Remote work in radiology has traditionally been for the lucky few. The reasons to facilitate it, such as work-life balance or on-call availability, were hard to balance against high costs and specific technical requirements. With social distancing in the balance, we are seeing a faster pace toward implementation.
Early COVID-19 recommendations for reducing exposure included home workstations. Despite the hasty setup, remote radiology departments remained functional and even reported increased productivity. For some hospitals, the pandemic was a potential ‘wake-up call’ to allow more radiologists to work from home.
We asked radiologists how they feel about working from home, during and beyond COVID-19. In the first interview, we spoke to Dr. Alexander Scholtens, a radiologist at Tergooi in the Netherlands. He explained why the demand for remote radiology work is likely to increase and that artificial intelligence (AI) must integrate into their workflow to support this change.
Why Dr. Scholtens likes working from home
The main benefits of scan reporting from home revolve around flexibility, comfort, and focus. Dr. Alexander Scholtens gave an example from his practice:
“My schedule changes daily. The morning might be first aid, requiring me to be in the hospital. In the afternoon, however, I might work on oncological scans, and need uninterrupted time to go over these scans and follow my diagnostic path. Reporting on the afternoon oncological scans could be perfectly done from home. A workstation at home allows for a quiet environment, tailored to my preferences.”
COVID-19 has added a new dimension to these benefits: reducing the risk of infection, for practitioners and patients alike. Dr. Scholtens, on working from home during COVID-19:
“Not only is working from home a matter of comfort and flexibility, but it is also a solution for safety and continuity of care. The radiologist does not have to go to the hospital and risk being in contact with the virus. Radiologists who are quarantined can remain active from home. Even if they test positive but do not develop symptoms, they would be able to continue reporting on scans. The combination of these four factors has increased our search to implement home workstations.”
Post-COVID-19, there are more opportunities for hospitals allowing radiologists to work from home. The added flexibility can increase workplace satisfaction and morale, or act as an incentive to perform the more repetitive, reporting-intensive tasks, such as reporting on screening scans.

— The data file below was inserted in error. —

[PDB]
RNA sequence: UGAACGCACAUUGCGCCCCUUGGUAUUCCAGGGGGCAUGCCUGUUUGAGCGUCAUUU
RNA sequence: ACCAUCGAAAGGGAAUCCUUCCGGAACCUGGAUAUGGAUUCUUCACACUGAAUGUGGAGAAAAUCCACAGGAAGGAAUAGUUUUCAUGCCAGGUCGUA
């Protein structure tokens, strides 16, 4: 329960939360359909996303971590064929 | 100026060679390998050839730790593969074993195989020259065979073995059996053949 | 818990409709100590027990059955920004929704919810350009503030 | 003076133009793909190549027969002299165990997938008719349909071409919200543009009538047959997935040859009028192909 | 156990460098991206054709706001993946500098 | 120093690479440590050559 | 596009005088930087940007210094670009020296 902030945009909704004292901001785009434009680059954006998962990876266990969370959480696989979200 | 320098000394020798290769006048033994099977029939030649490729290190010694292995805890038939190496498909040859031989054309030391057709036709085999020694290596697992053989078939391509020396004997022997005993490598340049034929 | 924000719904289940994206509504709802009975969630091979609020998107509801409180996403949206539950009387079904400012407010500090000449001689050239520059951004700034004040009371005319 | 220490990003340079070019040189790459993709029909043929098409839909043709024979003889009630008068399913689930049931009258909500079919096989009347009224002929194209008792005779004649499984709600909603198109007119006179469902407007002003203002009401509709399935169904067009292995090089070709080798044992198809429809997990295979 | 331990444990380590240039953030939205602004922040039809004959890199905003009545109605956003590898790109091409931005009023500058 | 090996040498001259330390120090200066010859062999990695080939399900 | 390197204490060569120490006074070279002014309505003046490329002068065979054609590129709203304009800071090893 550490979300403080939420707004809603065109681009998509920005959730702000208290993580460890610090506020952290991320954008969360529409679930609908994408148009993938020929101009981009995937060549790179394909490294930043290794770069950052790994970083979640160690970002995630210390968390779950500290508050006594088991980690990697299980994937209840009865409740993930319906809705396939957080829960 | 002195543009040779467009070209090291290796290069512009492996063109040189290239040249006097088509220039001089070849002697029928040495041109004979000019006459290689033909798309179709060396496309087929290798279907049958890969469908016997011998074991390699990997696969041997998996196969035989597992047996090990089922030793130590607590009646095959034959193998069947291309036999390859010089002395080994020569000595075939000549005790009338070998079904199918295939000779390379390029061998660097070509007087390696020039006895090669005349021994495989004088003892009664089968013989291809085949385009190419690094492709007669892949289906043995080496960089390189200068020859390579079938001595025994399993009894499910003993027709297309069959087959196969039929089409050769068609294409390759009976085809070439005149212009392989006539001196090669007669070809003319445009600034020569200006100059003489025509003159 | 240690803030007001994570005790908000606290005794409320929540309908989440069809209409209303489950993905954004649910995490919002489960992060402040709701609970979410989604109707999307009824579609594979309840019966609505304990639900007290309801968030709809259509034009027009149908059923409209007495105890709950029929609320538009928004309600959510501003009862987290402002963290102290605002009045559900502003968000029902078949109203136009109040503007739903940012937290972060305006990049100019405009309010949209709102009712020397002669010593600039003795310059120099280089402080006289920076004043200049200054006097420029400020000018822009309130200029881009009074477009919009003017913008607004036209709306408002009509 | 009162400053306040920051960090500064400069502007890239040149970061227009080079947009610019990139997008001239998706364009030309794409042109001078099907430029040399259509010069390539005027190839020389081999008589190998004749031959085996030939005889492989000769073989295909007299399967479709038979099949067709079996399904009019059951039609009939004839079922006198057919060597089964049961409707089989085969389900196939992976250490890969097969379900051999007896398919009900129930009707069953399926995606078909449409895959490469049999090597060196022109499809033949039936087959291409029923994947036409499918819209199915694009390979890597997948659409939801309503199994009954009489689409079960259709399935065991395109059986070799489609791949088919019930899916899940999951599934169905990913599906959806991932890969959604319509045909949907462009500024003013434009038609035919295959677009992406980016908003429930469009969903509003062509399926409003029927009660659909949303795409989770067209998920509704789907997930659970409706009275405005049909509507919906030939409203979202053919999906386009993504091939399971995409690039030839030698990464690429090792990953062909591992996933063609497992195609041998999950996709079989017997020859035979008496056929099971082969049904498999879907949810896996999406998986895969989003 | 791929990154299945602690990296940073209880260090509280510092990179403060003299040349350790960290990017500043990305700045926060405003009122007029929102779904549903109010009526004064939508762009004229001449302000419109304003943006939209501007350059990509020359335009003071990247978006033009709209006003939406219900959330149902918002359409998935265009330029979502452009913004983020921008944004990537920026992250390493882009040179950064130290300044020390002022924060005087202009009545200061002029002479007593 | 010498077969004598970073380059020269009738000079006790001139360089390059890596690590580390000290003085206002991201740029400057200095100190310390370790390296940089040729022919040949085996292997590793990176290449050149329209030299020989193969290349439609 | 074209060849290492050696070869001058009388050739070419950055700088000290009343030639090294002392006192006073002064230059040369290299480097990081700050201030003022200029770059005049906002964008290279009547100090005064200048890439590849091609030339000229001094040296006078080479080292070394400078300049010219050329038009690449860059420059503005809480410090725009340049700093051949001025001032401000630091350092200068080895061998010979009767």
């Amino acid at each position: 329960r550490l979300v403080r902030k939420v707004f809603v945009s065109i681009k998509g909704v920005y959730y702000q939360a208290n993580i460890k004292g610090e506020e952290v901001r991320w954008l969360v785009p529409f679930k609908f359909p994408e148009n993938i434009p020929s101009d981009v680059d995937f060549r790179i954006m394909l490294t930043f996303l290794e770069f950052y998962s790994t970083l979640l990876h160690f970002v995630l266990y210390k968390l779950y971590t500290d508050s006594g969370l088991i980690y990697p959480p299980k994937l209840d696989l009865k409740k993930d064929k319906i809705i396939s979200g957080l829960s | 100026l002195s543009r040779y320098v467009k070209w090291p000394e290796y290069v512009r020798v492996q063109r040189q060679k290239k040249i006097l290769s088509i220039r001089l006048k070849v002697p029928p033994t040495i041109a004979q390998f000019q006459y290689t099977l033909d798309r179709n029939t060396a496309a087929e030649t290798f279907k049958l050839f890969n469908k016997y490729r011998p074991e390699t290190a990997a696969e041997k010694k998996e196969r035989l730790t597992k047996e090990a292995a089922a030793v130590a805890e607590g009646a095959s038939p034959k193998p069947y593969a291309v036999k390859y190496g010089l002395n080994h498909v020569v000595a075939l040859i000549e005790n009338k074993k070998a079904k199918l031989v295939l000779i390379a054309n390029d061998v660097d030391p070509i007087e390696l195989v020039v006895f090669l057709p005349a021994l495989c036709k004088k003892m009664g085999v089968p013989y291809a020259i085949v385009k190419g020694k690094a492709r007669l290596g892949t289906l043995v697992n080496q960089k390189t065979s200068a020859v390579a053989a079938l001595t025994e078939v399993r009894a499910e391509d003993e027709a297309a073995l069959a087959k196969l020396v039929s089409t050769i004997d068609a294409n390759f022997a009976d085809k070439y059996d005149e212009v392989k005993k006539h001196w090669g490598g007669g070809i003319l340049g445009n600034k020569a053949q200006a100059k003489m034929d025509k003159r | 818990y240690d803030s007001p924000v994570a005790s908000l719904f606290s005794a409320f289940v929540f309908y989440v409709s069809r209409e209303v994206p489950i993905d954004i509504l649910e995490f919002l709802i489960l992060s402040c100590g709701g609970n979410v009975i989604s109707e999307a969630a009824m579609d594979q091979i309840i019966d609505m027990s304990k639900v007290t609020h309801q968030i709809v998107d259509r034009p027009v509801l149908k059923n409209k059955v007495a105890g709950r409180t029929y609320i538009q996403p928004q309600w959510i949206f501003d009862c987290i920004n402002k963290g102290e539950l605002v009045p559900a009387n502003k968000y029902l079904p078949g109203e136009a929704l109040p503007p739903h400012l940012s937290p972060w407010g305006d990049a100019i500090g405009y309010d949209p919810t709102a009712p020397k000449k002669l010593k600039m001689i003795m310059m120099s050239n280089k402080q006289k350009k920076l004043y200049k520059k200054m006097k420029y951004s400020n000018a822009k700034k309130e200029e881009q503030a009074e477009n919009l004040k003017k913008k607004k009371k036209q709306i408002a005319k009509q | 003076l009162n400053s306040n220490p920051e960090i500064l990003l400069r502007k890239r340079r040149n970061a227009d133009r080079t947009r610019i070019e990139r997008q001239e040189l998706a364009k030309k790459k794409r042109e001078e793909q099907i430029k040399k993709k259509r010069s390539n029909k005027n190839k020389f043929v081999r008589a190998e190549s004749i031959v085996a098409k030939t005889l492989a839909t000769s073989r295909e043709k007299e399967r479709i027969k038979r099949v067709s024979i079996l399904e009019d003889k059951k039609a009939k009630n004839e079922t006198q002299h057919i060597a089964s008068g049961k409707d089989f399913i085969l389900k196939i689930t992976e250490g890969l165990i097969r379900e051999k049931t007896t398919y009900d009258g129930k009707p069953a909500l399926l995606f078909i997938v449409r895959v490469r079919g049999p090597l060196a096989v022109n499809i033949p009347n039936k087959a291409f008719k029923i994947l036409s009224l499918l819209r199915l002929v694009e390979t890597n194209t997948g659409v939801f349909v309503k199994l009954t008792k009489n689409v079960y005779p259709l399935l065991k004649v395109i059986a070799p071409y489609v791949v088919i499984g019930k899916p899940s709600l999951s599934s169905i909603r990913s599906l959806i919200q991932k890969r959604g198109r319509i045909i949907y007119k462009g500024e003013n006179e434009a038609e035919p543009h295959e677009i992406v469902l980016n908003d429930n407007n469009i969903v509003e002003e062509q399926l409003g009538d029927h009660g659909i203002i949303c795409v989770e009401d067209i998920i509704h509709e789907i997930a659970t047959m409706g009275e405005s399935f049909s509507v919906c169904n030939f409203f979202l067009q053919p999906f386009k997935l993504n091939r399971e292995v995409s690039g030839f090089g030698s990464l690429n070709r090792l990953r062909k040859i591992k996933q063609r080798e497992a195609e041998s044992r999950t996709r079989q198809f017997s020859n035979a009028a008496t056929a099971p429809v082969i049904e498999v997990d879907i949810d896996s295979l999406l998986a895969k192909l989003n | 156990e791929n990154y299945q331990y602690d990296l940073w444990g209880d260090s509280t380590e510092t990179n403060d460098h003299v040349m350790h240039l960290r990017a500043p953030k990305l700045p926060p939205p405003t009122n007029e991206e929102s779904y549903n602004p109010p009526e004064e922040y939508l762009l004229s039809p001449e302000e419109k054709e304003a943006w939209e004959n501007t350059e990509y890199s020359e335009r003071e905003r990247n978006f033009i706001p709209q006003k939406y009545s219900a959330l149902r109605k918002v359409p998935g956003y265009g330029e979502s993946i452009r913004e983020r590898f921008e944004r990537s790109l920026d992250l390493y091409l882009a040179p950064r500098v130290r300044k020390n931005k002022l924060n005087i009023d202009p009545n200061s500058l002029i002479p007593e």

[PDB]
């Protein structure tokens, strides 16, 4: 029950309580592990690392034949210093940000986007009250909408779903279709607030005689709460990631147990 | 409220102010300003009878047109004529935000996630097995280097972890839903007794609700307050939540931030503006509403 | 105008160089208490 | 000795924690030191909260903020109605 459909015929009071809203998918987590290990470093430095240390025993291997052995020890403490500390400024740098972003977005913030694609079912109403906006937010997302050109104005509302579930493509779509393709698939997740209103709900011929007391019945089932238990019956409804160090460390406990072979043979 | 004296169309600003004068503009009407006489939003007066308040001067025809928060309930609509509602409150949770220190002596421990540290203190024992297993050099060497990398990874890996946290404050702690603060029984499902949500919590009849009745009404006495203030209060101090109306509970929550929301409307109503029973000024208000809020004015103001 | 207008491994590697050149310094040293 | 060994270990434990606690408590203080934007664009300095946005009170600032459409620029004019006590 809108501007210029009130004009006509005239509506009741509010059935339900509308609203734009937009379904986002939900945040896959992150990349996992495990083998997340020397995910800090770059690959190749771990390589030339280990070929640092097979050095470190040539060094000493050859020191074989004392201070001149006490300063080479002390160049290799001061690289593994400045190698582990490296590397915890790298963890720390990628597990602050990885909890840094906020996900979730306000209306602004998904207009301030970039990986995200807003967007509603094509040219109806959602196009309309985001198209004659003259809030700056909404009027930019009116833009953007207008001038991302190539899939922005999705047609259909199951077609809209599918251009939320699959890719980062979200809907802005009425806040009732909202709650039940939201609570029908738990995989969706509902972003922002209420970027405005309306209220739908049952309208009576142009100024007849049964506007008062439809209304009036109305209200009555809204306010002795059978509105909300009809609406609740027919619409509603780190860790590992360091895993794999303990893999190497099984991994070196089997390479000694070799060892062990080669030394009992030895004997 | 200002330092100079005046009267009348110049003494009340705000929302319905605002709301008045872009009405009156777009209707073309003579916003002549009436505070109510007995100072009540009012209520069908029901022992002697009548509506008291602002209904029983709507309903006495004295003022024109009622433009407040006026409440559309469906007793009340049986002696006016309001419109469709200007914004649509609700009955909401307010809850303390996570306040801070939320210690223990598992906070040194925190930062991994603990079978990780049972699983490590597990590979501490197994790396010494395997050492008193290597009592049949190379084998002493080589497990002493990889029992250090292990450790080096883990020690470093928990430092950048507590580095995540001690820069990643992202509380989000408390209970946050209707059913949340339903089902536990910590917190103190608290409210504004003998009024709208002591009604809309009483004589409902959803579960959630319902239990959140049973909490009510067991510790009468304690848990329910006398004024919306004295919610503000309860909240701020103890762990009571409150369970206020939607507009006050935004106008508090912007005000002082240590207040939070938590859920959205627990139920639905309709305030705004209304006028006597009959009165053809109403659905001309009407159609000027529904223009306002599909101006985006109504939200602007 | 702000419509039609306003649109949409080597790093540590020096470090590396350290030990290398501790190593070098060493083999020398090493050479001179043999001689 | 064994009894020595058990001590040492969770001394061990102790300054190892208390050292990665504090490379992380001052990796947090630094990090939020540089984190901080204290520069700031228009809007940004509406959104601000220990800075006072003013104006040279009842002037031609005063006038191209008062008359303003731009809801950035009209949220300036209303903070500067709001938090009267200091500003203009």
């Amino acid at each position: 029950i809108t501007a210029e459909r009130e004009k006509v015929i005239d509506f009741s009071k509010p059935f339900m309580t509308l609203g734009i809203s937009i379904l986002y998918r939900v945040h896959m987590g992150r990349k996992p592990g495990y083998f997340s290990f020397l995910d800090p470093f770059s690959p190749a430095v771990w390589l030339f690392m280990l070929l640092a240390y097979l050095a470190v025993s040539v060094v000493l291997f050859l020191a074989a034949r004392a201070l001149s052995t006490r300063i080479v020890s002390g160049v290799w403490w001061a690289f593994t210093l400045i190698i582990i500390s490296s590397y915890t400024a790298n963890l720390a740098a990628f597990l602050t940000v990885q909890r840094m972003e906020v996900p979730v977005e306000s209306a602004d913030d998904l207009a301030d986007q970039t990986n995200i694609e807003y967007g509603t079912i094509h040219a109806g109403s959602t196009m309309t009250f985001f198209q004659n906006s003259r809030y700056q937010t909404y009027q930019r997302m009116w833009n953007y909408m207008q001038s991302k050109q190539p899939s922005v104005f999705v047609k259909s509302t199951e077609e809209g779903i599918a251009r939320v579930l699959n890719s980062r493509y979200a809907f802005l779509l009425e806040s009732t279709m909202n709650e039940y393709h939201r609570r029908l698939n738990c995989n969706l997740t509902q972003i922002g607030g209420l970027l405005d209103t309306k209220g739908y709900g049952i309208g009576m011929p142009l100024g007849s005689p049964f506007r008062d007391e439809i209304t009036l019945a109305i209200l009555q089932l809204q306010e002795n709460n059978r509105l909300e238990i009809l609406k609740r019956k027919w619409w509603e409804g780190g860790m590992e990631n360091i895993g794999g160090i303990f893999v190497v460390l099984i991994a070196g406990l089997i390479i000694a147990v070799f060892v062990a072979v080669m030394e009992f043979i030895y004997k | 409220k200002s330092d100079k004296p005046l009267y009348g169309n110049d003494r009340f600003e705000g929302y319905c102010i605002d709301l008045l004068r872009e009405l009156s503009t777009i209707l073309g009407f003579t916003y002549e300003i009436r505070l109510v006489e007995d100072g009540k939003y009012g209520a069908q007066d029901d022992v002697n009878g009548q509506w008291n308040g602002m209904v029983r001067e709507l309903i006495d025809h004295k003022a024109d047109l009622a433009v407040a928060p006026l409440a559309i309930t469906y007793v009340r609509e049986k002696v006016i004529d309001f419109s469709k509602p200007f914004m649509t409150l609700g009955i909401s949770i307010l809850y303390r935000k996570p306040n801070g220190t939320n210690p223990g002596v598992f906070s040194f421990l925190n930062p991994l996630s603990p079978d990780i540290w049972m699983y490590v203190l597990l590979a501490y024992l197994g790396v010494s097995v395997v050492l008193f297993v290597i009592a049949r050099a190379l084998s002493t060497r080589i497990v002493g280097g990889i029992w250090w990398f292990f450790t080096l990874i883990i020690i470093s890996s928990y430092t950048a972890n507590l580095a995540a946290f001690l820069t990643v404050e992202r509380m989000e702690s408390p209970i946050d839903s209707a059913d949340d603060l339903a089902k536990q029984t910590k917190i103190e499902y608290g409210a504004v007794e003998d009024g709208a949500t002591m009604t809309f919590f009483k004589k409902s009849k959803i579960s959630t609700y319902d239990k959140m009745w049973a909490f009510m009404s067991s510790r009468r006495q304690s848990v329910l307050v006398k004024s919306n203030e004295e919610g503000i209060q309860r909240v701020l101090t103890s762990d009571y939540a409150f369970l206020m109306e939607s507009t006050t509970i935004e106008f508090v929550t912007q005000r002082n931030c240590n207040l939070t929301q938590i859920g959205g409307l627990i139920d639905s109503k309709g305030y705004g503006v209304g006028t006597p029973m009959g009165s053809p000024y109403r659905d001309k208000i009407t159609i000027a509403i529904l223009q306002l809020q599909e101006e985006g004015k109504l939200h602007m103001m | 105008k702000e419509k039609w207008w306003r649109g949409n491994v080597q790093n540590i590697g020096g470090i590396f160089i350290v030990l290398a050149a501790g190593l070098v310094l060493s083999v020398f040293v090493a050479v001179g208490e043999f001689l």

The challenges of a different workspace at home
Dr. Scholtens summarised the main obstacle for home reporting in these words:
“A workspace is not a radiologist workspace”.
A radiologist reporting from home needs a PACS home station. To attend the multi-disciplinary team meetings (MDTs), they require video conferencing tools. A good setup would include a laptop and (two) external monitors, connected to the central system via a VPN connection. Ergonomic considerations are also important, such as a height-adjustable desk. Some radiologists prefer configured keyboards, use a special mouse or speech recognition software. Meeting all these requirements is no small effort for hospitals. Dr. Scholtens explains:
“A major challenge is the investment: buying all those workstations. Not only is the technical equipment expensive, but you also need a very strong, secure, and reliable internet connection, for all radiologists. Finally, and vitally important, the IT department also needs to support the setup and be able to help us whenever there are issues. “
AI integration paramount for remote access
Medical imaging AI must not obstruct the flexibility of working from home. AI tools that support radiologists should be available on and off-site, during and out-of-hours, to everyone with PACS access.
Workflow integration is central to the AI solutions we are developing. Our lung nodules assistant Veye Lung Nodules integrates into any PACS and delivers its results to the radiologist wherever they are. Dr. Scholtens has been using Veye Lung Nodules and highlights the importance of seamless integration:
“Integrated AI solutions improve the radiologist’s workflow. For example, the data automatically provided by our AI lung nodule solution Veye Lung Nodules allows me to read the scans sometimes faster, sometimes better, sometimes both. It saves me time when measuring a nodule or comparing nodules because the data is presented to me instantly. Integration is thus paramount to an optimal reading of the scan.”
A call to action
It will be interesting to see whether remote work becomes an option or a part of radiology work. Weighing the investment in a home workstation against the benefits, Alexander Scholtens concludes:
“The challenge in the implementation should not prevent remote work from happening. Working from home benefits us all: patients, radiologists, and the hospital.”